Use this URL to cite or link to this record in EThOS: http://ethos.bl.uk/OrderDetails.do?uin=uk.bl.ethos.677679
Title: Resonant cantilever sensing : from model systems to application
Author: Paxman, R.
Awarding Body: UCL (University College London)
Current Institution: University College London (University of London)
Date of Award: 2013
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Abstract:
Micro and nanomechanical resonators are highly sensitive, label-free analyte sensors in a range of environments. Resonant cantilevers, i.e. those operated in dynamic mode, can be considered as mechanical oscillators, with analyte adsorption creating a shift in cantilever resonance. Cantilever sensors work via a purely mechanical approach, transducing an analyte binding event into a nanomechanical signal. This response is governed by changes in sensor mass and stiffness due to adsorbed analytes, with previous theoretical work predicting the latter to produce significant effects on measured frequency shifts, counteracting effects of adsorbed mass. This highlights a particularly unsatisfactory feature of micro/nano-mechanical sensors, as an accurate interpretation of the sensor response must depend on both adsorbate mass and rigidity, which for nanometer-scale coverage can only be guessed, rather than derived from independent measurements. In this thesis, procedures to disentangle such effects in air and liquid are discussed and tested on a range of surface coatings, offering a novel method of analyte detection and analysis. The dynamic characteristics of cantilever beams are strongly dependent on the mass density and viscosity of the fluid in which the beams are immersed. The application of cantilevers in accurately determining such rheological properties is also presented, first via the use of model solutions, and then extending measurements to a range of commercial alcoholic and non-alcoholic drinks. A method to quantify alcohol content is also discussed, further demonstrating the commercial applications of cantilever sensors.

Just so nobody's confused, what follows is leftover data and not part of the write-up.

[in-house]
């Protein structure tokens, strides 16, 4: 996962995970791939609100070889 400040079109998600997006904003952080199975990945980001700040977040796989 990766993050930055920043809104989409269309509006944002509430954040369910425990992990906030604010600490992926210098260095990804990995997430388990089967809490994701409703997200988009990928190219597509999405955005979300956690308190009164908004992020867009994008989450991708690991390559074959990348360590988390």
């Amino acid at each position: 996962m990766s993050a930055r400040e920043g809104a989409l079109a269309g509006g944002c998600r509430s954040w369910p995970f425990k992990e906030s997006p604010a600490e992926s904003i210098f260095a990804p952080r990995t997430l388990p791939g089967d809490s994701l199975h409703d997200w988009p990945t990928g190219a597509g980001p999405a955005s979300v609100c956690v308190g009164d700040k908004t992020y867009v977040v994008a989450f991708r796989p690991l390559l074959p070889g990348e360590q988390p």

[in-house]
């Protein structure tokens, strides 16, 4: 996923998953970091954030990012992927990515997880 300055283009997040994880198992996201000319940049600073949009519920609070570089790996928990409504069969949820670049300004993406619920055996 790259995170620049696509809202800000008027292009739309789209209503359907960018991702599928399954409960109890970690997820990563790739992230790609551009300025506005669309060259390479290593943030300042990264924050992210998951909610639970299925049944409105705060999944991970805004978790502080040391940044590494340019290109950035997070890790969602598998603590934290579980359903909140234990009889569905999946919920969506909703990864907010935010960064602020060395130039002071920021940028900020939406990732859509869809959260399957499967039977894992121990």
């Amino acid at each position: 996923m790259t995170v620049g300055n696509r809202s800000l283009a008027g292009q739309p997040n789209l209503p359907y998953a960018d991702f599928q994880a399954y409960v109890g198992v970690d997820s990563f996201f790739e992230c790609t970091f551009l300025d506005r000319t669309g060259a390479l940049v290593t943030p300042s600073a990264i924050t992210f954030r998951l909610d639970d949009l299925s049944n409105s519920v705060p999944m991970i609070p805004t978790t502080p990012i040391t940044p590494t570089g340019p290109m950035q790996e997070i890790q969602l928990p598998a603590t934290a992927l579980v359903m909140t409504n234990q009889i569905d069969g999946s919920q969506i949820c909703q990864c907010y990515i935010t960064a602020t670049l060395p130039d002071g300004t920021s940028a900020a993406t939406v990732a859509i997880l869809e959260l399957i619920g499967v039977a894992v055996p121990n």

Supervisor: Not available Sponsor: Not available
Qualification Name: Thesis (Ph.D.) Qualification Level: Doctoral
EThOS ID: uk.bl.ethos.677679  DOI: Not available
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